Sepe: The name is Crash Dummies. And it was a kind of impression about traffic in modern crowded streets of the city. I think all of [the] people in modern, crowded cities just feel like crash dummies. Being crash dummies in the street.
Chazme: Not only in US, but…
In the cities, yeah. Everybody’s just packed in all the time. It’s not like that here yet, but I feel like with more people coming in it’s going to start getting expensive. Sepe, you use a lot of characters in your work, and then Chazme you do the architecture, is that right?
So it seemed like a natural fit for you guys to work together?
Chazme: We tried to do it like this. Each of us has a different point of view on what we’re doing, a different style.
How did you guys meet?
Chazme: Um… [laughs]. [At] a club.
Sepe: We started painting graffiti, both of us, in the ‘90s. Like ’95, ’96. And then we met each other at some graffiti jam in 2003. So we’ve known each other since that time, and started collaborating in 2007 or something on walls and murals.
So right when the mural thing started getting bigger, huh?
Sepe: Yeah, because in the beginning it was just the graffiti jams, the regular graffiti based on the characters and styles, so on, and then it went bigger and bigger.
Were you nervous the first time you did a big wall? Because it’s so visual, everybody can see it.
Sepe: Actually, we did it [a] couple of years ago so we don’t really remember if we were nervous. But no, it doesn’t work like that.
Chazme: It was on the bigger scale.
Sepe: It’s the same like painting on a smaller wall, but it just takes more time. But technique, everything is the same. So it makes no difference.
Chazme: No difference.
So why are so many great muralists coming out of Poland? There are 6 or 7 of you that we’ve had here in the last couple years.
Chazme: Because all these guys drink too much, I think. [laughs]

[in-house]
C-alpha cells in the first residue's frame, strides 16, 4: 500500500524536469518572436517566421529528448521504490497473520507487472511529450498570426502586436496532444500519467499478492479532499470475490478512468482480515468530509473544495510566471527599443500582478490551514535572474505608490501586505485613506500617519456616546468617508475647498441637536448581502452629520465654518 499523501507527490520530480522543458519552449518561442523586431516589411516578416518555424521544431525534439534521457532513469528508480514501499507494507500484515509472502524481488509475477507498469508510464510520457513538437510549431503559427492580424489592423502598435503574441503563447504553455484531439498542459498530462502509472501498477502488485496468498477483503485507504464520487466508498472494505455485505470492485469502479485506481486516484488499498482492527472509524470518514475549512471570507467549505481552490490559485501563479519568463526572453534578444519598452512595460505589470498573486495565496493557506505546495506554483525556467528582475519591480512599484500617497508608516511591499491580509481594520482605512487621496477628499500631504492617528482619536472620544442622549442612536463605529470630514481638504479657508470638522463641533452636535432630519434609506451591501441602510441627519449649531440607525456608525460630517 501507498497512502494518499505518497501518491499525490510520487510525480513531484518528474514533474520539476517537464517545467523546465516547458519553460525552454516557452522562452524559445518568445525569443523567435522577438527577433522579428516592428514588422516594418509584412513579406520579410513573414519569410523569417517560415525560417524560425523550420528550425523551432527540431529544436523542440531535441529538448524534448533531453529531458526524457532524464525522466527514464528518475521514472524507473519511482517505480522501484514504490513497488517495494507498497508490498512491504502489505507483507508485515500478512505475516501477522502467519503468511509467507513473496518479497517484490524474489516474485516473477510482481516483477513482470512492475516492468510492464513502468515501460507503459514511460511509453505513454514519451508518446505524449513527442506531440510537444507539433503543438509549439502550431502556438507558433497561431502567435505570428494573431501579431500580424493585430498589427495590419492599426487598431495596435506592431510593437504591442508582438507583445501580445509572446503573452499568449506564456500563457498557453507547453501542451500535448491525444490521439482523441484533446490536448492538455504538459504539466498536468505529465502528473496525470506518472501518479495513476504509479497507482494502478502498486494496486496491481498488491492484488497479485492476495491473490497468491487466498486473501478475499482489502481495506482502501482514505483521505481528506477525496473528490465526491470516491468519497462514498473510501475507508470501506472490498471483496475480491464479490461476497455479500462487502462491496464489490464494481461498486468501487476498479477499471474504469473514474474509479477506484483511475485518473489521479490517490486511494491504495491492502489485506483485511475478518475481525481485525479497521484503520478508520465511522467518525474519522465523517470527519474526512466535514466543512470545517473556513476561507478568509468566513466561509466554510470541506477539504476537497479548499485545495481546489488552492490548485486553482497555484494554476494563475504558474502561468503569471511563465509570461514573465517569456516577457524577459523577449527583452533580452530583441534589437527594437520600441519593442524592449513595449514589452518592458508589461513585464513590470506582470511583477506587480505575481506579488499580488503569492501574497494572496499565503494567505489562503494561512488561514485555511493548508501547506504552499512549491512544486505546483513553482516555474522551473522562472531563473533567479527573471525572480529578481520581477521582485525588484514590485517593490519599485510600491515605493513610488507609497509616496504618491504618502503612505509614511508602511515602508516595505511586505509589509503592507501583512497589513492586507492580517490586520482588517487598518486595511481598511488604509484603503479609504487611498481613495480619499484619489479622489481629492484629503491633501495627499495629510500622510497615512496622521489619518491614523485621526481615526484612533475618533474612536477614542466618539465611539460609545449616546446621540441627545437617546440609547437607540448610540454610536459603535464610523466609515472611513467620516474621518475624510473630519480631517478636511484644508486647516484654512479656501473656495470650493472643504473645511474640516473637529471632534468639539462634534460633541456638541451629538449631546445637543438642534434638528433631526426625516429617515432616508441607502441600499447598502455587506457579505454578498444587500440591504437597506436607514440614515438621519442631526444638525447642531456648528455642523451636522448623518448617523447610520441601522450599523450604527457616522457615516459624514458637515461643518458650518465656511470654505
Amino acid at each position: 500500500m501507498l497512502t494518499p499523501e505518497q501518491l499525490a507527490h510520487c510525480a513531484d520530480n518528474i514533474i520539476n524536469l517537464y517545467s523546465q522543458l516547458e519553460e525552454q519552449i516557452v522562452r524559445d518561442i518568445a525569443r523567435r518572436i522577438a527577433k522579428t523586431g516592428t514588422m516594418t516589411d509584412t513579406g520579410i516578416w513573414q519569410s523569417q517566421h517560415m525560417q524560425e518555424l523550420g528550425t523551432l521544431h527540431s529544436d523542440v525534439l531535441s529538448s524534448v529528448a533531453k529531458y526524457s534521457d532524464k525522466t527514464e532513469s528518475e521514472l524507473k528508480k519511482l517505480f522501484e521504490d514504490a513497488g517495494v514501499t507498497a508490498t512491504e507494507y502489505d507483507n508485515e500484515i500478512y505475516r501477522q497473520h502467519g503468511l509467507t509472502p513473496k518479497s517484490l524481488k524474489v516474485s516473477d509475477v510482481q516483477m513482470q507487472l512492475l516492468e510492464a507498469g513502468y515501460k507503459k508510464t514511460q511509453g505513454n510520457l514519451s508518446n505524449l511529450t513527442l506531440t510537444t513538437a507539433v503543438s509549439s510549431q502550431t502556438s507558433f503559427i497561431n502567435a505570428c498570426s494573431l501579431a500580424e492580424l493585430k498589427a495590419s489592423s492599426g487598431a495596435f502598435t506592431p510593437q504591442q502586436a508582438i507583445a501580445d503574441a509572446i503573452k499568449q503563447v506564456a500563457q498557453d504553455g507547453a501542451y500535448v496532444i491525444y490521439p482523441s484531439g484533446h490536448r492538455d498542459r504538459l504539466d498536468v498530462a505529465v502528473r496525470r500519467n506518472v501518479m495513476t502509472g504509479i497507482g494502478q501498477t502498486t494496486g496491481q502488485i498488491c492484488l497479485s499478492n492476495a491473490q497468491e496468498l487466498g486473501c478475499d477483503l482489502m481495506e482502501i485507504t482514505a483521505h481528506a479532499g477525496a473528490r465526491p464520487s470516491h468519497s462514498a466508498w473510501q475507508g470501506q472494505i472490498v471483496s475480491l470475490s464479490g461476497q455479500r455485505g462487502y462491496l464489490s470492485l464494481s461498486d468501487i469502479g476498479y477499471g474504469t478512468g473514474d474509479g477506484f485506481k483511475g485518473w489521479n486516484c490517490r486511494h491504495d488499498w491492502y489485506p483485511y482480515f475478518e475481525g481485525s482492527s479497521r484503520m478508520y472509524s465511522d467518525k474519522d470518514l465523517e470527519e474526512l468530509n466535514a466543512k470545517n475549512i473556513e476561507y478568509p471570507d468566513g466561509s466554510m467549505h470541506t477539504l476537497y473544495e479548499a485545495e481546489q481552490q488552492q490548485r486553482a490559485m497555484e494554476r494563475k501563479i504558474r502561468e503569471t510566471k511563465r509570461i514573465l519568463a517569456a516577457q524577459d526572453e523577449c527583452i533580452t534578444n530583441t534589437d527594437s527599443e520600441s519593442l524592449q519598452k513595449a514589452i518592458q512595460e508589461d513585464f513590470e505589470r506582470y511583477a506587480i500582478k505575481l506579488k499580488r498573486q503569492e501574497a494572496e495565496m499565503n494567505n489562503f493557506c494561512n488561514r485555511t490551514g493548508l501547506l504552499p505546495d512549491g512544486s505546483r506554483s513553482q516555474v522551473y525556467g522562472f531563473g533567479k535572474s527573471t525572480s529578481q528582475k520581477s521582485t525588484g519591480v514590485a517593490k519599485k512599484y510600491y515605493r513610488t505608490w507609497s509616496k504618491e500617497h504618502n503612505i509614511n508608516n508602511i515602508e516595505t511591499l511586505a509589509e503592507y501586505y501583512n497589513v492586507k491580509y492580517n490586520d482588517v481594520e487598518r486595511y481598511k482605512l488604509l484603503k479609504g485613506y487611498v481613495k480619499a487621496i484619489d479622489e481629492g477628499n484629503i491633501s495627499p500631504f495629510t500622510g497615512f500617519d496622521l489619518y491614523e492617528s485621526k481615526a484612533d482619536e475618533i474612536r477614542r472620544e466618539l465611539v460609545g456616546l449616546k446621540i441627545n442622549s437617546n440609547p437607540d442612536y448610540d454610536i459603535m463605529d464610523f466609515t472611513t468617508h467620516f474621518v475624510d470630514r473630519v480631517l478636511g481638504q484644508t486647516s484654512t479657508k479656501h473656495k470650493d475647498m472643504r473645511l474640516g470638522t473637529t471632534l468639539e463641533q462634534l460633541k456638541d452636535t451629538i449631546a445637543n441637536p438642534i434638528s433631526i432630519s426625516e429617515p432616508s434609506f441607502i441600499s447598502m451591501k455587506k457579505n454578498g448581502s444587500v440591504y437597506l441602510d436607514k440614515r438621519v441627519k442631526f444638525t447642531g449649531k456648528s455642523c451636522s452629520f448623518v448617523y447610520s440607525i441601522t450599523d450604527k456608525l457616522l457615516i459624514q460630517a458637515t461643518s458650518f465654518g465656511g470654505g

[Laughs] Best answer ever!
Chazme: “Oohhhh give me some beer!” [laughs] “I’m not scared of fun!! Give me bigger!”
And you guys challenge each other, because you see each other work. I was talking to Etam Cru and they were like, “We want nine stories!” I was like, “You would go nine stories?” And they were like, “Yeah!” So I think you guys’ll probably be like, “We want ten stories!”
Sepe: We don’t want ten stories. No no no.
Chazme: Ten stories are a big… that’s pretty fucking tall.
“You guys can have those stories, we’re gonna take the six stories.”
Sepe: We’re gonna have five and then go drive for a few days. They can paint ten stories in a whole week.
If you could put a mural or go anywhere in the world, where would you wanna do a mural?
Sepe: Basically everywhere.
Chazme: New, different places.
Sepe: We paint to be able to travel, and we travel to be able to paint. So it’s always joint.
Chazme: Always looking for something new.
Sepe: We just go for every possibility to travel and paint.
Chazme: And drinking and fucking. [laughs]
I understand that. It’s the artist’s life.
Sepe: He’s fucking only his fist.
Chazme: But it’s still fucking! This is Richmond! It’s not the same as fucking in Warsaw!
[Lots of laughter]